What infrastructure do we need to vaccinate 70 percent of Michiganders by 2021, expert explains

With a COVID-19 vaccine expected to be distributed across the country, FOX 2’s Hilary Golston sat down with COO of Ixlayer, Poorya Sabounchi, to discuss this. Sabounchi specializes in technical and logistical support for testing and vaccine distribution for more than 300 organizations in the country. 

With his level expertise, during the interview- Golston first asked Sabounchi about the COVID-19 vaccine distribution here in Michigan. Michigan Health officials have set a goal of vaccinating 70% of Michiganders 18 of age or older, which equates to 5.4 million adults, by the end of 2021. 

Since this has never been done, Sabounchi says there needs to be specific coordination in place before trying to tackle this goal. 

“We need coordination between the administrators who want to vaccine people, and also coordination from the patients being vaccinated, not just for the first dose but for the second dose, is critical,” he said. 

Sabounchi went on to say the coordination looks like a platform, where there are surveys and constant follow ups with the people who have taken the vaccine.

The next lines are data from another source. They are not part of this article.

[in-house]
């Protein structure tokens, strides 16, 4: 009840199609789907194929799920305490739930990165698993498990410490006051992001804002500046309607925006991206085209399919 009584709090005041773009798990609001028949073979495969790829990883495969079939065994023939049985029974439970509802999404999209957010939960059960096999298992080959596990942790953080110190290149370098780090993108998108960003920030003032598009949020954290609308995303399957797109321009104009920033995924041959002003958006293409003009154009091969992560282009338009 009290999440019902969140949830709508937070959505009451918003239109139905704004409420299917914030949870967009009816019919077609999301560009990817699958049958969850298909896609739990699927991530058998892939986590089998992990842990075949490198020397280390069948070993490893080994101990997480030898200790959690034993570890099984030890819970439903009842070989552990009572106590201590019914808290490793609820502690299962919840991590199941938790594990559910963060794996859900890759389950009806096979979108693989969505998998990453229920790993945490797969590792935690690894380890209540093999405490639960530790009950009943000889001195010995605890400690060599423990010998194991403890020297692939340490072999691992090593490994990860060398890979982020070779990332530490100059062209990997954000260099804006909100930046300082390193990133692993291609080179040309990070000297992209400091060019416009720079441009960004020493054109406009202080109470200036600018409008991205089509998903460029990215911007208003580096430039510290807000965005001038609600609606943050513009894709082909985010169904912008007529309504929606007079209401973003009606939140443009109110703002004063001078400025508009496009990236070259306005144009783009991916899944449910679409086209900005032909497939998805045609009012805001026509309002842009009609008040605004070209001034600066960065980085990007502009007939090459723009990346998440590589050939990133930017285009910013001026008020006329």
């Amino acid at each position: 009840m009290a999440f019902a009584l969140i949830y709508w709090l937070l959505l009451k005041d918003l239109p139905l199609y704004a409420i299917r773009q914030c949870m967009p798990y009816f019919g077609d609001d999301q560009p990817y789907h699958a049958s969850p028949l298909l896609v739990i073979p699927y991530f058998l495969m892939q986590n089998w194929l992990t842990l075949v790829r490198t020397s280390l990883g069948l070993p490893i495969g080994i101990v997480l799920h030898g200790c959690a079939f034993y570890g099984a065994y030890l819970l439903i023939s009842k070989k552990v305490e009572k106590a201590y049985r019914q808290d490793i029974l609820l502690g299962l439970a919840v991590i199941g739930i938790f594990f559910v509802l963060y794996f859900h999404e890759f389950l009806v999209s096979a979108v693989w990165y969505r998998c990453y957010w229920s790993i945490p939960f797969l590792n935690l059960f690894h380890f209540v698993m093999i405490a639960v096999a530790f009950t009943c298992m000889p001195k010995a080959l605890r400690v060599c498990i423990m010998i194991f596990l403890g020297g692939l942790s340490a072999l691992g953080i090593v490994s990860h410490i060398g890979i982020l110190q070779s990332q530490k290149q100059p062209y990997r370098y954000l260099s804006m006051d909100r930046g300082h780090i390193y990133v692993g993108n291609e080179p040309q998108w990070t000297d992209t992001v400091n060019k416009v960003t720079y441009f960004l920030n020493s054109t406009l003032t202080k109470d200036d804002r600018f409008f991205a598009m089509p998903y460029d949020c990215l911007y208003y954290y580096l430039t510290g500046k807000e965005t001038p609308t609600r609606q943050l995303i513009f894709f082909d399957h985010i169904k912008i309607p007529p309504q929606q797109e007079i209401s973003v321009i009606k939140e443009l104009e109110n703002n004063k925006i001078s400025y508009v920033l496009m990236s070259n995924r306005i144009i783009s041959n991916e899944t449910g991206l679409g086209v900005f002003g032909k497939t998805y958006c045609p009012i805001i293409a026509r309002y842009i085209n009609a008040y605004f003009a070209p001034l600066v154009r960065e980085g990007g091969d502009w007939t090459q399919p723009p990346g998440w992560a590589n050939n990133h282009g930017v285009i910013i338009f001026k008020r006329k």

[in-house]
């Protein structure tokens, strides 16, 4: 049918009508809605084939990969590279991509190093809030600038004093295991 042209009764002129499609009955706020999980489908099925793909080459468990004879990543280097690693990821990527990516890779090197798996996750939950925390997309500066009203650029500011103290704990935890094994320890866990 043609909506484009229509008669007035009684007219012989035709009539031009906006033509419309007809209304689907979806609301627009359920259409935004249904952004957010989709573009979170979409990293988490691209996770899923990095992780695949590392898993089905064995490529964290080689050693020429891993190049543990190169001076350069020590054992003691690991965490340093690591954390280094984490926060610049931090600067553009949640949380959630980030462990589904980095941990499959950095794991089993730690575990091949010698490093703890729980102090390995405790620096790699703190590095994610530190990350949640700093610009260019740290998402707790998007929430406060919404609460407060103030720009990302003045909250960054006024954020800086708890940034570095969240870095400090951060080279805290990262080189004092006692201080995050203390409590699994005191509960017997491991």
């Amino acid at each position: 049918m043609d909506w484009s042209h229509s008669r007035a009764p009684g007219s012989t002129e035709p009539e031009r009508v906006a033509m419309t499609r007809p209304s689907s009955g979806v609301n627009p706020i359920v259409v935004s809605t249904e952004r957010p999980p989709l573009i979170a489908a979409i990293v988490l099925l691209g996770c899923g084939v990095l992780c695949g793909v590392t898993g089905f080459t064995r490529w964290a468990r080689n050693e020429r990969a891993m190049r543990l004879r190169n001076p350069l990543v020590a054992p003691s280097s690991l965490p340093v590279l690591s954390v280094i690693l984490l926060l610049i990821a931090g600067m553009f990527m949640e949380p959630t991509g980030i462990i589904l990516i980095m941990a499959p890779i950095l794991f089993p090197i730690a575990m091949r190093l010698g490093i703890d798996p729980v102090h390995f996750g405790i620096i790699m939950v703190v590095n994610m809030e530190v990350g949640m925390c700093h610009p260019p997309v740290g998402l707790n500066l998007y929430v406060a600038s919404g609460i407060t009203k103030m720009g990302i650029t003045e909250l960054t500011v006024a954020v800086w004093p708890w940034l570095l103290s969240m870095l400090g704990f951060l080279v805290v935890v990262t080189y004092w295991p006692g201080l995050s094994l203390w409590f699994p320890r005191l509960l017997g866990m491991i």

In its initial allotment, Michigan is expected to get more than 84,000 doses of the Pfizer vaccine and about 173,000 doses of the Moderna vaccine - each one requires 2 doses to be fully effective. With that being said and the subsequent allotments being unknown, should those who have already been vaccinated get their second shot before moving on? Sabounchi says before moving on, you may want to wait until there is enough supplies because studies show the first dose is not fully effective.

Lastly, Sabounchi was asked about some of the challenges that may occur when it comes to actually delivering and getting the vaccine to its final destination. Sabounchi said a huge challenge that may come to surface deals with organization and making sure what people are in top priority to get the vaccine. He said the last thing medical experts want to happen is tons and tons of people lined up to get the vaccine at one time. This all goes back to coordination between administrators and patients, he said. 

Watch full interview above.